The Development of Early Externalizing Problems Among Children from Low-Income Families:

A Transformational Perspective

Daniel S. Shaw Emily B. Winslow Elizabeth B. Owens

Joan I. Vondra Jeffrey F. Cohn

University of Pittsburgh

Richard Q. Bell

University of Virginia


in press, Journal of Abnormal Child Psychology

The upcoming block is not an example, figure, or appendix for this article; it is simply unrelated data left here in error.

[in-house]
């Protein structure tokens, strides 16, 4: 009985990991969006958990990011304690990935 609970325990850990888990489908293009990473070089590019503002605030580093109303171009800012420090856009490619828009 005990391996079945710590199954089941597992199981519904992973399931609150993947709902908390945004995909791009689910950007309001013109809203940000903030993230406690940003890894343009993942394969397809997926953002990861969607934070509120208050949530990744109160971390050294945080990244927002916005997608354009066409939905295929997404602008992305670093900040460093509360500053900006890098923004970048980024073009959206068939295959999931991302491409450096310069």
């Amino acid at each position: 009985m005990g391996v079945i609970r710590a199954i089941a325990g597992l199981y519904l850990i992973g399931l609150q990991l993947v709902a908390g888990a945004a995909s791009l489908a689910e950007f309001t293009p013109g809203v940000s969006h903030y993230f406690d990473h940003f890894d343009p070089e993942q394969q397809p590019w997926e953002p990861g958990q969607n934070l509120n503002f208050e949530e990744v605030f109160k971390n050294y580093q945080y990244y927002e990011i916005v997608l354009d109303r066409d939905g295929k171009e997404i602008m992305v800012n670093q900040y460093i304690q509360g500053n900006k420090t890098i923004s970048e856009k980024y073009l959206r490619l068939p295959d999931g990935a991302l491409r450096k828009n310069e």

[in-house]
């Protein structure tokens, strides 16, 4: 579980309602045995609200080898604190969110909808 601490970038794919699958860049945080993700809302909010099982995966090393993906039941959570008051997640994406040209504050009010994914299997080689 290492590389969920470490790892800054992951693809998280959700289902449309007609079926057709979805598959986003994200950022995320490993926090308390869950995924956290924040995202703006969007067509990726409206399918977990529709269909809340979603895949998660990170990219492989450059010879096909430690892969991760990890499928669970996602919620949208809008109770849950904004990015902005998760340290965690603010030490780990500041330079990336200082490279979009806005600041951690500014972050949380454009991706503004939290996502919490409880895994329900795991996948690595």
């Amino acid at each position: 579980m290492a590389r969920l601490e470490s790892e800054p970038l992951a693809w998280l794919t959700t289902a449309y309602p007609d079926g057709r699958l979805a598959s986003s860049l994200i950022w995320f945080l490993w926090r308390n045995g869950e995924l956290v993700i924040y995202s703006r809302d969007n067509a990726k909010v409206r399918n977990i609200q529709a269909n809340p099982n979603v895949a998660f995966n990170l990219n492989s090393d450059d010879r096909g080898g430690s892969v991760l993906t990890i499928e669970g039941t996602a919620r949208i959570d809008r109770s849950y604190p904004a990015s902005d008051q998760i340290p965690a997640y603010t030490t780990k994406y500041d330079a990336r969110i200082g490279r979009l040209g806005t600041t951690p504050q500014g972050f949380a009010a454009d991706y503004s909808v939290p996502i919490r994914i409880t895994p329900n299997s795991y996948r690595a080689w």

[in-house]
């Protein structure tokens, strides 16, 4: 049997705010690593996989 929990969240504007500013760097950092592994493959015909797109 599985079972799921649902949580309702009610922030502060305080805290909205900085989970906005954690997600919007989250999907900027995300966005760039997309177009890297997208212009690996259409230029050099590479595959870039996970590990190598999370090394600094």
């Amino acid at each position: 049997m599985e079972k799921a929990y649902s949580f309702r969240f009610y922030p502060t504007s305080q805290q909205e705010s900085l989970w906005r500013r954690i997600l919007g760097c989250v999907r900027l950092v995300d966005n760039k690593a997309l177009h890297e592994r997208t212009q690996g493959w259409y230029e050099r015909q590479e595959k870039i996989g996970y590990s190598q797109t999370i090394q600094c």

The present study examined pathways leading to early externalizing problems from age 1 to 31/2 in a design that took advantage of our knowledge of normative progression and normative socialization as well as findings from research on risk. A sample of 130 low-income participants was followed longitudinally from 12 to 42 months using observational measures of developmentally-salient parenting and child disruptive behavior to predict early externalizing problems. Results are best accommodated by concepts such as transformation and transaction from developmental psychology. For boys, both child and parent variables predicted later externalizing. For girls and boys, the interaction between child noncompliance and maternal rejection was significant.